Josh Smith is a flawed hero, a player who wants a max contract but can't make the All-Star team, a player with enormous physical talents but a difficult personality, a player who is solid beyond the arc, but can't hit his free throws. And he will not be easy to get, with the limited assets the Nets possess ... and the likely competition.
Smith is 27 and he is durable, missing an average of 5.5 games a year and only two to injury over the last season and a half. With the exception of his free throw shooting, he's having one of his best years and the Hawks are winning with him as their best player.
His scoring average of 17.4 is currently the second highest of his career and leads the Hawks. His three-point shooting average, at 35.4 percent, is the highest of his career, as is his assists per game, at 4.6 per game. His overall shooting mark of 46 percent is his fourth best. Rebounding, at 8.6 per game, is his third best. He's cut down on his turnovers but is still tenth in the league. His shot blocking remains strong at 2.2 per game, good for for seventh in the league.
His last two games before the break showed what he can do when playing at his highest level. In wins over Orlando and Dallas, he averaged 28 points, 11.5 rebounds, 5.5 assists and a blocked shot, shot 23-of-35 (65.7 percent) overall and 6-of-8 (75 percent) from three, while playing 75 minutes. He also shot 4-of-11 (36.4 percent) from the stripe and had five turnovers vs. the Mavericks.
Then again, his shot selection and free throw shooting seem to have regressed. His trips to the line are likely to be a career low this season while his three point shots are likely be a career high. And he's hitting only 50 percent of his free throws, down from 72.5 percent two years ago. How does that happen?
Putting numbers aside, he is a great athlete, a good (enough) deep shooter and an emotional player, all things the Nets could use. His athleticism is legendary. He won the Slam Dunk contest as a rookie. Three years ago, Smith became the youngest player in league history to get to 1,000 blocks, after being the youngest to reach 500 and the youngest to record 10 blocks in a game. He is currently 13th in the league in dunks, with 77.
His emotion on the court is as Kenyon Martin-like as his athleticism. He plays with a passion that is often just short of out-of-control. He has seven technicals this year, good (bad?) enough for 13th in the league, down from third last season, when his amassed 11. He is not a dirty player. He hasn't been called for a flagrant this season.
His emotions can be disruptive. He was suspended for "conduct detrimental to the team" in January after being thrown out of practice by coach Larry Drew. His frustrations had been building on the court during a losing streak and boiled over at practice. He apologized in a statement released by the team. "Clearly I am competitive and was frustrated by our recent losses," he wrote. "I understand and respect the team's actions and just want to get back on the court to do whatever is necessary to help my teammates." They won without him, beating the Nets, then lost with him the next night, when he had a miserable 5-of-15 shooting night in Brooklyn.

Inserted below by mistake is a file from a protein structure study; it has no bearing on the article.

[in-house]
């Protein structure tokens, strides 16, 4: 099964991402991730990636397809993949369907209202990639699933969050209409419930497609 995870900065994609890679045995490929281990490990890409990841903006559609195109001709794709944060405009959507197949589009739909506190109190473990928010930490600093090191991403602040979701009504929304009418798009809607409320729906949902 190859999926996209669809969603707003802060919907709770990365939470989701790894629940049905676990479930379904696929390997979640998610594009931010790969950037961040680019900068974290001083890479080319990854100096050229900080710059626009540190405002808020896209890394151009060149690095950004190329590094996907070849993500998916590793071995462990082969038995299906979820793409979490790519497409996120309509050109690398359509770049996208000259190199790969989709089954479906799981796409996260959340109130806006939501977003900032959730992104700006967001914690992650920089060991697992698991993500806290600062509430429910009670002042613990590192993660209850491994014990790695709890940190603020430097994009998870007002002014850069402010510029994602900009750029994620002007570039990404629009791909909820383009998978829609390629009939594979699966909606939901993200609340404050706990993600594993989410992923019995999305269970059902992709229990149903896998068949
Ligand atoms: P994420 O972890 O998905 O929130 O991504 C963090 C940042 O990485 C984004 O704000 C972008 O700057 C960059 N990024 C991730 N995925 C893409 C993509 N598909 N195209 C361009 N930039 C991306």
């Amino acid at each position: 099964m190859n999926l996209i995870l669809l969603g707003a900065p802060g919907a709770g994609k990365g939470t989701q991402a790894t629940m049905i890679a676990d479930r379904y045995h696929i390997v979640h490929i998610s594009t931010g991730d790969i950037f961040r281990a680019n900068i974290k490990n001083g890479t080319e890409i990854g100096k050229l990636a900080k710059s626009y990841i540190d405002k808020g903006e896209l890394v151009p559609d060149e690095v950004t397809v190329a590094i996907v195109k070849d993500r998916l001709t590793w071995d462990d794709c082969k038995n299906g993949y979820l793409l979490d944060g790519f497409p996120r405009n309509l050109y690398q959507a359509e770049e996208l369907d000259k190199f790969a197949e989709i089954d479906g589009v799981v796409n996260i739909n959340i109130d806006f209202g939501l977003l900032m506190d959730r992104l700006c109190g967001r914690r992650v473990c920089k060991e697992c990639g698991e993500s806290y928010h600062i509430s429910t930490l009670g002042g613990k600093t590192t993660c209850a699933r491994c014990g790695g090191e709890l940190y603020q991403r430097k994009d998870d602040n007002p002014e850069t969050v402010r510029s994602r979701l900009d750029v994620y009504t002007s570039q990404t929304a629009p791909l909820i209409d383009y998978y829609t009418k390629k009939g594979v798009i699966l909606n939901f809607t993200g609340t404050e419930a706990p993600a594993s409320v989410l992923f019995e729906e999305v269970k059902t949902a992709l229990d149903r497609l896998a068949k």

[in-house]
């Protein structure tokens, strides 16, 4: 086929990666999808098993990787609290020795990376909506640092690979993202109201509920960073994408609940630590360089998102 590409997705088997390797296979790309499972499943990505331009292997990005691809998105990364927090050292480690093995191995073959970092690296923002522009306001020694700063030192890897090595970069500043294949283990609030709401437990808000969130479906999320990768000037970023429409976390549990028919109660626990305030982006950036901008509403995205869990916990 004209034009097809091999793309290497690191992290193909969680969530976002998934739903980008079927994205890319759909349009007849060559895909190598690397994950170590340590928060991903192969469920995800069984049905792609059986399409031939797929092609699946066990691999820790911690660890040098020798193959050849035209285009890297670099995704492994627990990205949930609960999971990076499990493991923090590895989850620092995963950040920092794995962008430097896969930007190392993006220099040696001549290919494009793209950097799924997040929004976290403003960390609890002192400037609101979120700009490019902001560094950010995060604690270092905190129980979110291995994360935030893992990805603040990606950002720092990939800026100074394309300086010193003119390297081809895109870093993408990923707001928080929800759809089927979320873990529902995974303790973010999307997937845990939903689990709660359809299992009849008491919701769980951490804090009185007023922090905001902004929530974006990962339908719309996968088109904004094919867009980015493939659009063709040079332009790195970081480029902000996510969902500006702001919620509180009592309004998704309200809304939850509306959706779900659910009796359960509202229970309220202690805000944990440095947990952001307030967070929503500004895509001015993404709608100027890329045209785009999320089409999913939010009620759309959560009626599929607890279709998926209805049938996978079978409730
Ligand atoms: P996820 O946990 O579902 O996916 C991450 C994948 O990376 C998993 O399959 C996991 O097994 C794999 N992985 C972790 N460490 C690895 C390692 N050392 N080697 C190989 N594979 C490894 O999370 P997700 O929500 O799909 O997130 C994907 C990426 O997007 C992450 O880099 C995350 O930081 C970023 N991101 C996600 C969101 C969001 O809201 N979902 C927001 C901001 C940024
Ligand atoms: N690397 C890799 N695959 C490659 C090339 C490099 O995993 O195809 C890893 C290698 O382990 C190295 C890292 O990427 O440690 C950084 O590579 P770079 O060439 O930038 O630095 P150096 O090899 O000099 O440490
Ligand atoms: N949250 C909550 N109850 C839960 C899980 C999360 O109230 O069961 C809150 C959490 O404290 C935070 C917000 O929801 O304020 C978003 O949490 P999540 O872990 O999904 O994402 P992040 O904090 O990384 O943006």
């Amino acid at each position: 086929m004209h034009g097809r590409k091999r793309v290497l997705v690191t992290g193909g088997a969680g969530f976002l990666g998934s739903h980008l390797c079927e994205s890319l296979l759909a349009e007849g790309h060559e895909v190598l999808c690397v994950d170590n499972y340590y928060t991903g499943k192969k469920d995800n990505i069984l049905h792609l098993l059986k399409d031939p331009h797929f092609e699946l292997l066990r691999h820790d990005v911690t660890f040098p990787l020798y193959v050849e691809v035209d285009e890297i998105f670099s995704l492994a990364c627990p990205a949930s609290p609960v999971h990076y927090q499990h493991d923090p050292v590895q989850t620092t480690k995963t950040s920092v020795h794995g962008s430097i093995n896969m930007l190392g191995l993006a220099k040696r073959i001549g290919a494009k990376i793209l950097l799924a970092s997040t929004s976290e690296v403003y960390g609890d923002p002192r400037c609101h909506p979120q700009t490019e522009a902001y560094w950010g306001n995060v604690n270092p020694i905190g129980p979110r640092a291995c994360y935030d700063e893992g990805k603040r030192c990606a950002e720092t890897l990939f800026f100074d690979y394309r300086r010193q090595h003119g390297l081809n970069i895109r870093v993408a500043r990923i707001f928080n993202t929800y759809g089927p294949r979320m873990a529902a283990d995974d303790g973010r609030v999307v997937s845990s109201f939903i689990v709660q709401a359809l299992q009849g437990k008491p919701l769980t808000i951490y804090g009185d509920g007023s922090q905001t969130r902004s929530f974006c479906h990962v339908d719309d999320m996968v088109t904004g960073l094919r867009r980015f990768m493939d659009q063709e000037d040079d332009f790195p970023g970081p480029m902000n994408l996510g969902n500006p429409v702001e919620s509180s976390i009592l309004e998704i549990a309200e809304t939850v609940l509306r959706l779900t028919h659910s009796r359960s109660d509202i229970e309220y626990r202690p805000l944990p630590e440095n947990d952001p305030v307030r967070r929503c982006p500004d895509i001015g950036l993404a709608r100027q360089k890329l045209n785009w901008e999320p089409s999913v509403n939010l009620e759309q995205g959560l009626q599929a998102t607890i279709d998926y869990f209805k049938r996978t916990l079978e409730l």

Shortly thereafter, the trade talk began, with reports that he had turned down a three-year, $37 million deal and wanted instead a five-year max deal that would pay him $20 million plus per season in the last two, when he would be 31 and 32 years old and in his 12th and 13th seasons, dangerous territory. Then, there were reports that the Nets were in the lead as a trade partner, driven more by the Nets' proven record of spending money than the reality of them being able to offer a competitive package to the Hawks.
He would change the Nets' personality and require re-thinking of the "system." His athleticism would lead to a more hyperactive offense, his shot-blocking would add to the defense. His emotion, if under control, could kick start a group that often seems to play without it. He and Joe Johnson could reprise some of their Hawks highlights. And he would sell tickets.
BUT, does Smith become yet another player who needs the ball? In an offense where Deron Williams, Joe Johnson and Brook Lopez are still working things out, would his arrival make things even messier? In other words, would another star make things better or worse? Would he see himself as a complementary piece or, playing for a new contract, try to prove he's something more? How does he mesh with Gerald Wallace? Can the current coaching staff handle him? And how do they get him?
Adrian Wojnarowski reports Sunday "Bucks, Nets, Celtics, 76ers, Wizards, others" are talking to the Hawks. Whether that's the order of likelihood, or degree of difficulty, Woj didn't say. He did say, "Strong belief he's moved." Others, like Peter Vecsey have said the Nets would almost certainly need a third team to entice the Hawks. According to one report, they're more interested in MarShon Brooks, who grew up in Atlanta, than Kris Humphries. Danny Ferry initially asked for Brooks in the Joe Johnson deal last summer. And the Nets do have seven first round picks and three second rounders available.
It's highly unlikely that the Nets will trade valuable pieces for him without an assurance he will re-sign a reasonable contract that doesn't include the word "max" ... not in his environment, not after spending $347.5 million last summer all told. And that's without an estimated $22.6 million in luxury tax. It is believed, even accepted, that Mikhail Prokhorov will greenlight any deal that brings the team close to his goal of a championship by 2015. But the Nets' front office would have to believe the addition of the talented but emotional Smith, at any price, is going to add or subtract from the team and whether the money is better spent elsewhere.